C. CHRISTIAN ZIONISM’S IMPLICIT IDOLIZATION OF THE STATE OF
To hold that one should support the State of Israel “without condition” is an idolatrous elevation of the nation above the glory and character of God. Although the prerogative to mete out judgment on Israel is not ours but God’s alone, we are required to align ourselves with the ultimacy of God’s glory and character by resisting the temptation to exalt anyone or anything above Him.
Herzl and his fellow Zionists, secularists devoid of any spiritual motivation, made the establishment of an Israeli state a veritable idol. This was demonstrated in their recourse to various unethical means which they considered to be justified by the achievement of that end. Unfortunately few Christians have studied the history of Zionism, and, therefore, they find it hard to believe that an idealized Zionist Israel would have such a sordid past. It is precisely that past which turned most Jews in the world—especially Orthodox Jews--against Zionism during its initial phase. Anti-Zionist Orthodox Jews believe that the Tanach (the Old Testament) disallows the establishment of a Jewish state prior to the coming of the Messiah.
“The spiritual man makes judgments about all things” (I Cor. 2:15), including Israel. The context in I Corinthians 2 makes it clear that the standard by which spiritual judgment is made is the Spirit-inspired and Spirit-taught word of God: “We have not received the spirit of the world but the Spirit who is from God, that we may understand what God has freely given us…, in words taught by the Spirit, expressing spiritual truths in spiritual words” (2:12, 13).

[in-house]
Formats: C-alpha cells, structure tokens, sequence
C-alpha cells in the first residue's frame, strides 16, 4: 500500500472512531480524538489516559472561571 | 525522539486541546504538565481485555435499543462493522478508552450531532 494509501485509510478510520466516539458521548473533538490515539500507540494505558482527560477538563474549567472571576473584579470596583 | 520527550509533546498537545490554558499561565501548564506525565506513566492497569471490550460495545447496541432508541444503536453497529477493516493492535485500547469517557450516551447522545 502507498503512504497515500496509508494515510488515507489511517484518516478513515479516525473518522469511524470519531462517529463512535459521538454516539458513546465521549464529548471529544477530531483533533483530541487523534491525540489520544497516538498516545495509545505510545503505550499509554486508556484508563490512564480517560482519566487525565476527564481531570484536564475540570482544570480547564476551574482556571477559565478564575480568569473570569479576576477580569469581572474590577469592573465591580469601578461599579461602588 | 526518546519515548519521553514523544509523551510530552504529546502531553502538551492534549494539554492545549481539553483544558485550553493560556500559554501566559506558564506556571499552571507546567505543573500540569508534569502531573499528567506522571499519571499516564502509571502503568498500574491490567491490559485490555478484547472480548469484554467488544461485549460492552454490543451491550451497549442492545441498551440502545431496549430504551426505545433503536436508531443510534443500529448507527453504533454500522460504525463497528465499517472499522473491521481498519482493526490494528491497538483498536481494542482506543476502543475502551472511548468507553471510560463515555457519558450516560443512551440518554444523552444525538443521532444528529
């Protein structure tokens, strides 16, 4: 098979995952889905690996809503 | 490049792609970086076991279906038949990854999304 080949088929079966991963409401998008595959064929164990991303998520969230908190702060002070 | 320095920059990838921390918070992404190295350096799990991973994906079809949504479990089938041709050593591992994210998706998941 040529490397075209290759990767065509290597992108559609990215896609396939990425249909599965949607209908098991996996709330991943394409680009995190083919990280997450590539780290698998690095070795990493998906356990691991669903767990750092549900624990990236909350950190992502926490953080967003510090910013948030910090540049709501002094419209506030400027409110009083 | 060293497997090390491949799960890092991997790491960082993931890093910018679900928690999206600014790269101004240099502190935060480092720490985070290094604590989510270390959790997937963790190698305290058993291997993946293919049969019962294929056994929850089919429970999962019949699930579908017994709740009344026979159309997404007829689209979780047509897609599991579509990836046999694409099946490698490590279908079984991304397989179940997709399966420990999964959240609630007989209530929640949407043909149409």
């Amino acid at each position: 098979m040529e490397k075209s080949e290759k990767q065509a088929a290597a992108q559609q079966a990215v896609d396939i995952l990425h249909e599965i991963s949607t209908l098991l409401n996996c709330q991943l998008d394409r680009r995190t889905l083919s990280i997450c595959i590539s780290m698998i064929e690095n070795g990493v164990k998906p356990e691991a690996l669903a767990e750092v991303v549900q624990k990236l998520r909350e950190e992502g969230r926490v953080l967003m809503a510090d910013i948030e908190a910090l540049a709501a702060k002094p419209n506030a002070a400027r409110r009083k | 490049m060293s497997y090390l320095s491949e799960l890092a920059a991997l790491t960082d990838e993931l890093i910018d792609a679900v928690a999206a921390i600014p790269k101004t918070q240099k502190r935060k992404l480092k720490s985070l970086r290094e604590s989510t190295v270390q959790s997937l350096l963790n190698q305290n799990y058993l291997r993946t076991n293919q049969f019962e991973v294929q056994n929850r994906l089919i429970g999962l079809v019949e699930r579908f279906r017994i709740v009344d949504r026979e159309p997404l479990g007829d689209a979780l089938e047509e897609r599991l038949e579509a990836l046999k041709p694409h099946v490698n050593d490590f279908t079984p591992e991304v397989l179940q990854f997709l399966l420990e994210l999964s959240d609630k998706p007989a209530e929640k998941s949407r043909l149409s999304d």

It is nothing less than idolatrous to accept or approve any created thing, whether oneself or family or leader or ethnic group or nation or church or denomination or the State of Israel without condition. CUFI is inviting the judgment of God on itself by inordinately exalting the State of Israel. Christians should support Israel, but our support must be qualified—in the sense that we must discriminate between the rightness and wrongness of what it does and does not do as determined by the spiritual-ethical principles that derive from the glory and character of God as set forth in the Bible. We must approve that which it does in accordance with that touchstone and disapprove of that which deviates from it.
Christian Zionists who advocate unconditional support of the State of Israel are less ethical than some non-Orthodox Jews, inside and outside of the State of Israel, who condemn various decisions and actions of the Israeli government because they are morally wrong. They refuse to give it support without condition. What an irony! Their moral sense appears to be loftier than that of Christians who subscribe to Christian Zionism.